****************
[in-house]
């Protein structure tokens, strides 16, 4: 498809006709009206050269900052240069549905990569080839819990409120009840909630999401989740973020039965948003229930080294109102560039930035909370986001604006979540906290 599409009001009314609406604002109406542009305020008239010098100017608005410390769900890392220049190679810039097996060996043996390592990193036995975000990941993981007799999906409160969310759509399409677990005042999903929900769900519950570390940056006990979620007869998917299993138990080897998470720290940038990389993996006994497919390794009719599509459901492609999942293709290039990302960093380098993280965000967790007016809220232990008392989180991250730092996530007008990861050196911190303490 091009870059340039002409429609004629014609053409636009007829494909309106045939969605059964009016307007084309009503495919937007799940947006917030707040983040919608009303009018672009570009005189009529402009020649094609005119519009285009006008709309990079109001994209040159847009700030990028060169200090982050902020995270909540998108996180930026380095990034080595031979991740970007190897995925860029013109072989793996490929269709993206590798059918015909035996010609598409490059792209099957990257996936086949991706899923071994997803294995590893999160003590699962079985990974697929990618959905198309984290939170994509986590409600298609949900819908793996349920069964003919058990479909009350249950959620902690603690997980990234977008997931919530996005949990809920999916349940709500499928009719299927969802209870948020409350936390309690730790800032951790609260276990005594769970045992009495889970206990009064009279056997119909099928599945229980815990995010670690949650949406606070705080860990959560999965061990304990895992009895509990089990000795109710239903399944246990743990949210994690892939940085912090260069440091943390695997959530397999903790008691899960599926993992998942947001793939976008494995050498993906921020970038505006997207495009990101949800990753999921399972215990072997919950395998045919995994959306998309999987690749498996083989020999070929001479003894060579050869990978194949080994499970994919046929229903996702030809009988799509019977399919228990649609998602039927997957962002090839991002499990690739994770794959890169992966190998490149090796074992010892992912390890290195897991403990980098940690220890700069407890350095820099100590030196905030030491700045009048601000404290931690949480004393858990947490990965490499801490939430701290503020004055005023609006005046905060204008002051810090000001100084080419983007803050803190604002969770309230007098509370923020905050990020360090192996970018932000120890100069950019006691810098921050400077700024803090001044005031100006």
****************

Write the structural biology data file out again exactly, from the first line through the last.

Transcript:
[in-house]
């Protein structure tokens, strides 16, 4: 498809006709009206050269900052240069549905990569080839819990409120009840909630999401989740973020039965948003229930080294109102560039930035909370986001604006979540906290 599409009001009314609406604002109406542009305020008239010098100017608005410390769900890392220049190679810039097996060996043996390592990193036995975000990941993981007799999906409160969310759509399409677990005042999903929900769900519950570390940056006990979620007869998917299993138990080897998470720290940038990389993996006994497919390794009719599509459901492609999942293709290039990302960093380098993280965000967790007016809220232990008392989180991250730092996530007008990861050196911190303490 091009870059340039002409429609004629014609053409636009007829494909309106045939969605059964009016307007084309009503495919937007799940947006917030707040983040919608009303009018672009570009005189009529402009020649094609005119519009285009006008709309990079109001994209040159847009700030990028060169200090982050902020995270909540998108996180930026380095990034080595031979991740970007190897995925860029013109072989793996490929269709993206590798059918015909035996010609598409490059792209099957990257996936086949991706899923071994997803294995590893999160003590699962079985990974697929990618959905198309984290939170994509986590409600298609949900819908793996349920069964003919058990479909009350249950959620902690603690997980990234977008997931919530996005949990809920999916349940709500499928009719299927969802209870948020409350936390309690730790800032951790609260276990005594769970045992009495889970206990009064009279056997119909099928599945229980815990995010670690949650949406606070705080860990959560999965061990304990895992009895509990089990000795109710239903399944246990743990949210994690892939940085912090260069440091943390695997959530397999903790008691899960599926993992998942947001793939976008494995050498993906921020970038505006997207495009990101949800990753999921399972215990072997919950395998045919995994959306998309999987690749498996083989020999070929001479003894060579050869990978194949080994499970994919046929229903996702030809009988799509019977399919228990649609998602039927997957962002090839991002499990690739994770794959890169992966190998490149090796074992010892992912390890290195897991403990980098940690220890700069407890350095820099100590030196905030030491700045009048601000404290931690949480004393858990947490990965490499801490939430701290503020004055005023609006005046905060204008002051810090000001100084080419983007803050803190604002969770309230007098509370923020905050990020360090192996970018932000120890100069950019006691810098921050400077700024803090001044005031100006």